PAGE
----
[Show abstract][Hide abstract] ABSTRACT: Summary Background: We undertook this study to demonstrate the incidence of vitreoretinal dystrophies in a Mexican population. Methods: This was a retrospective, observational, descriptive and transversal study. We analyzed the files of patients treated at the Retina Department in a medical center for state employees (ISSSTE) from January 1991 to December 2006 to obtain the incidence of vitreoretinal dystrophies. Results: We studied 36,300 patient files. We found an incidence of 0.008 % for familial exudative vitreoretinal dystrophy, 0.008 % for X-linked juvenile retinoschisis, 0.005 % for Wagner disease and 0.005 % for Goldmann-Favre disease. We present here a representative case of each type of dystrophy. Conclusions: Vitreoretinal dystrophies are uncommon diseases and are difficult to diagnose. Even though they have a low incidence, the poor evolution to blindness requires identification of early signs in order to offer timely and opportune treatment.
[Show abstract][Hide abstract] ABSTRACT: Although the presence of 'cartilage-specific' collagens in the eye has been documented earlier, very little is known about their synthesis rates during ocular development, growth and aging. The purpose of the present study was to follow changes in the mRNA levels and distribution of key components of the extracellular matrix in the eyes of normal and transgenic Del1 mice, harboring a short deletion mutation in the type II collagen gene, during ocular growth and aging. Total RNAs extracted from mouse eyes were studied by Northern analysis for mRNA levels of type I, II, III, VI, IX and XI collagens, biglycan, fibromodulin and decorin. A predominant finding of the present study was the marked reduction in the mRNA levels of type I and II collagens in the eye upon aging. The changes in the mRNA levels of type III and VI collagen and proteoglycans were smaller. Localization of type II and IX collagen in the eye was performed by immunohistochemistry. Despite the reduction in the type II collagen mRNA levels, immunohistochemistry confirmed widespread distribution of the protein also in aging mouse eyes, suggesting its slow turnover. Although the Del1 mutation caused gradual degenerative lesions in the eyes, the distribution of the protein remained essentially unchanged. The widespread distribution and marked downregulation of type II collagen production in the mouse eye upon aging probably explain the gradual development of degenerative lesions, particularly in the eyes of transgenic Del1 mice, where production of mutant type II collagen chains also contributes to the process.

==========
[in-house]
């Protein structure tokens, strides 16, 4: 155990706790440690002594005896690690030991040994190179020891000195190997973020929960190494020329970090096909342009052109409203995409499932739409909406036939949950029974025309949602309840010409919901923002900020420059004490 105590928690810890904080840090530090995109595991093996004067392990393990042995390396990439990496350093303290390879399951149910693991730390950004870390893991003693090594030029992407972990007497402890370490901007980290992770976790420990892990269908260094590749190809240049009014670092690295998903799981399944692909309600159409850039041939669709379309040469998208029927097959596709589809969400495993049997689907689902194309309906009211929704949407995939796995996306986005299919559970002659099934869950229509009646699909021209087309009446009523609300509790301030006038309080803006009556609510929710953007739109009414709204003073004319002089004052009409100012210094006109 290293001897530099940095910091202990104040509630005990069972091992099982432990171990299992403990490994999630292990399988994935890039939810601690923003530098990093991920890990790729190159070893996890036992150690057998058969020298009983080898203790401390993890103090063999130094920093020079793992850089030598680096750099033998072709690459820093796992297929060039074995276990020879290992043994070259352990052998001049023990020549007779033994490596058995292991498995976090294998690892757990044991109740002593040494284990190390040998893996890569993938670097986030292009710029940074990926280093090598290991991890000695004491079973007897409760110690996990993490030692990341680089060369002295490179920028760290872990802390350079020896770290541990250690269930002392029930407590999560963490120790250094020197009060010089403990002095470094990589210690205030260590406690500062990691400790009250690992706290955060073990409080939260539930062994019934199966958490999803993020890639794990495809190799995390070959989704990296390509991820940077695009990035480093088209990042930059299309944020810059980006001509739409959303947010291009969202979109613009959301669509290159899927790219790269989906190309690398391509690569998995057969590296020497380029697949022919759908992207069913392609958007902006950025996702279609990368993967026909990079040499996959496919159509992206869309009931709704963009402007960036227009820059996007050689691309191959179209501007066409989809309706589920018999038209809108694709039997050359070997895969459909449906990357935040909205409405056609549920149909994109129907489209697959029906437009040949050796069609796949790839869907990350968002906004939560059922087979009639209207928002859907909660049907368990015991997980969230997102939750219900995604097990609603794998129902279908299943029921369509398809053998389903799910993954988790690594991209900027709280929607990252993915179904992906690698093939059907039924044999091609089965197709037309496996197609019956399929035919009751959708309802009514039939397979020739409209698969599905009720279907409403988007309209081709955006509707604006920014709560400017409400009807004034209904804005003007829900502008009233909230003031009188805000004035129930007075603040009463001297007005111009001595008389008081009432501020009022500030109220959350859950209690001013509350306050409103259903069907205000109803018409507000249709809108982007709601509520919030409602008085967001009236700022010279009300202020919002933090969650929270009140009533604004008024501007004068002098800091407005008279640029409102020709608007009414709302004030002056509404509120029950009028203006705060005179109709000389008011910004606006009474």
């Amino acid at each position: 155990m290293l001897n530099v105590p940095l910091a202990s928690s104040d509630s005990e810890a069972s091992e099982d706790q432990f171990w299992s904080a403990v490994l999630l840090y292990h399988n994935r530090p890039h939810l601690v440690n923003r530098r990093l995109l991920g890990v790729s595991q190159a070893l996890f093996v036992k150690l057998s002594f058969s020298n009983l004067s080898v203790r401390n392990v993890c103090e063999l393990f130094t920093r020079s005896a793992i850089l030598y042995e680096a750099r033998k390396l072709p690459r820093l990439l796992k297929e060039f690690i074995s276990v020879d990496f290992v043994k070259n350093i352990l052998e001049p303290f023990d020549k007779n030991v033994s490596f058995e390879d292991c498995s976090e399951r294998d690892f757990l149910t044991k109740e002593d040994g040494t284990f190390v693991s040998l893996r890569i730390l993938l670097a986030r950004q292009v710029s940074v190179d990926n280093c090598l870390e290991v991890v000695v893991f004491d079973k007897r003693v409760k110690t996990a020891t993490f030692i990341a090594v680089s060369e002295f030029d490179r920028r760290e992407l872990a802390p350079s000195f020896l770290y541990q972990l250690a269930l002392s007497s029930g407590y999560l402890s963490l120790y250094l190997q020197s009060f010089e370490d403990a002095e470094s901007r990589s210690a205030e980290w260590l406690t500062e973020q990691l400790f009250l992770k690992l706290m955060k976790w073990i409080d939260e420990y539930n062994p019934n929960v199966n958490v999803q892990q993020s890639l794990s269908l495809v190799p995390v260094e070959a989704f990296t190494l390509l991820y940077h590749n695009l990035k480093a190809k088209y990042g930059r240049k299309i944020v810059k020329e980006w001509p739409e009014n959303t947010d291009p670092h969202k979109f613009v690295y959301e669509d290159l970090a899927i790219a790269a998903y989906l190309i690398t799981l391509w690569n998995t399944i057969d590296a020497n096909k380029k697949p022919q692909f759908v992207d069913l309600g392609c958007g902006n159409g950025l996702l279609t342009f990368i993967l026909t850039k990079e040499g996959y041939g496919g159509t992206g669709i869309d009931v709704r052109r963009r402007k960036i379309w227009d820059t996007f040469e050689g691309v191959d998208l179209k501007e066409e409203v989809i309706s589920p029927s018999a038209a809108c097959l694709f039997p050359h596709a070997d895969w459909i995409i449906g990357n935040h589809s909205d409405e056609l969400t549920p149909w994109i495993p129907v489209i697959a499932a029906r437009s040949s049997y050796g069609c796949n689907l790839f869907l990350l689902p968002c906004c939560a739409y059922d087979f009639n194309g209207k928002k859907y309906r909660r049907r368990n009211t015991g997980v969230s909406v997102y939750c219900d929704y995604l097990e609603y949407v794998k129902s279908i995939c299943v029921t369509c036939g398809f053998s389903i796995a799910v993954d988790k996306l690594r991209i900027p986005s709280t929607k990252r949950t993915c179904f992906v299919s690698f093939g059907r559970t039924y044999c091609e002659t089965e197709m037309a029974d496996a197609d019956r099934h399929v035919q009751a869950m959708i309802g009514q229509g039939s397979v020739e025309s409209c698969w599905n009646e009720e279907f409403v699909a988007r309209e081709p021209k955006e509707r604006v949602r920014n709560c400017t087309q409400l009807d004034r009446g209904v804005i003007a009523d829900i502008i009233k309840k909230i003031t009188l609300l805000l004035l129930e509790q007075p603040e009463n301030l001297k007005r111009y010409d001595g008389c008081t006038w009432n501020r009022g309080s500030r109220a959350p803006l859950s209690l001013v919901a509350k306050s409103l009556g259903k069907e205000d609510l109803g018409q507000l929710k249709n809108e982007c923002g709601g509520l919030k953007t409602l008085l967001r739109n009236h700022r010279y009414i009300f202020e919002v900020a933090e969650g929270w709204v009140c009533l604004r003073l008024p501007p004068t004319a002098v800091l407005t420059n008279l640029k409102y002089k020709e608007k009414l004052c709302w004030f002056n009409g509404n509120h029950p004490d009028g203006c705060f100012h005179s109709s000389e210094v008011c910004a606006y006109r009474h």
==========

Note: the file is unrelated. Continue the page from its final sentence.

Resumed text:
Experimental Eye Research 05/2001; 72(4):423-31. DOI:10.1006/exer.2000.0972 · 2.71 Impact Factor
[Show abstract][Hide abstract] ABSTRACT: To determine the long term outcome of secondary glaucoma following retinal reattachment surgery.
A longitudinal retrospective study was undertaken of the medical records of patients referred to the Glaucoma Service at Moorfields Eye Hospital following retinal reattachment surgery. The main outcome measures were final intraocular pressure (IOP), progression in cup:disc ratio, and final visual acuity outcome.
A total of 70 eyes of 70 patients (41 males and 29 females) were identified and included in the analysis. Mean increase of IOP 2-3 weeks following the first vitreoretinal procedure was 6 (SD 3) mm Hg. After a mean follow up of approximately 4 years the mean IOP had significantly decreased from 33 (SD 10) to 16 (SD 8) mm Hg (p<0.001). The visual outcome of eyes with final IOP less than 6 or greater than 21 mm Hg was significantly worse compared with those eyes with a normal (6-21 mm Hg) range of pressure (p = 0.022 and p = 0.009 respectively). Despite the effective control of IOP in the majority of patients during the follow up period, there was mild progression of the mean vertical cup:disc ratio from 0.6 (SD 0.2) to 0.7 (SD 0.2) (p<0.001).
Secondary glaucoma is a major complication following retinal reattachment surgery. Medical treatment is successful in lowering IOP in most patients. In persisting cases surgical treatment is very effective, however it can be associated with an increased risk of postoperative hypotony. Despite apparently adequate IOP control there may be progressive cupping of the optic disc.
British Journal of Ophthalmology 03/2004; 88(3):341-3. · 2.98 Impact Factor
Data provided are for informational purposes only. Although carefully collected, accuracy cannot be guaranteed. The impact factor represents a rough estimation of the journal's impact factor and does not reflect the actual current impact factor. Publisher conditions are provided by RoMEO. Differing provisions from the publisher's actual policy or licence agreement may be applicable.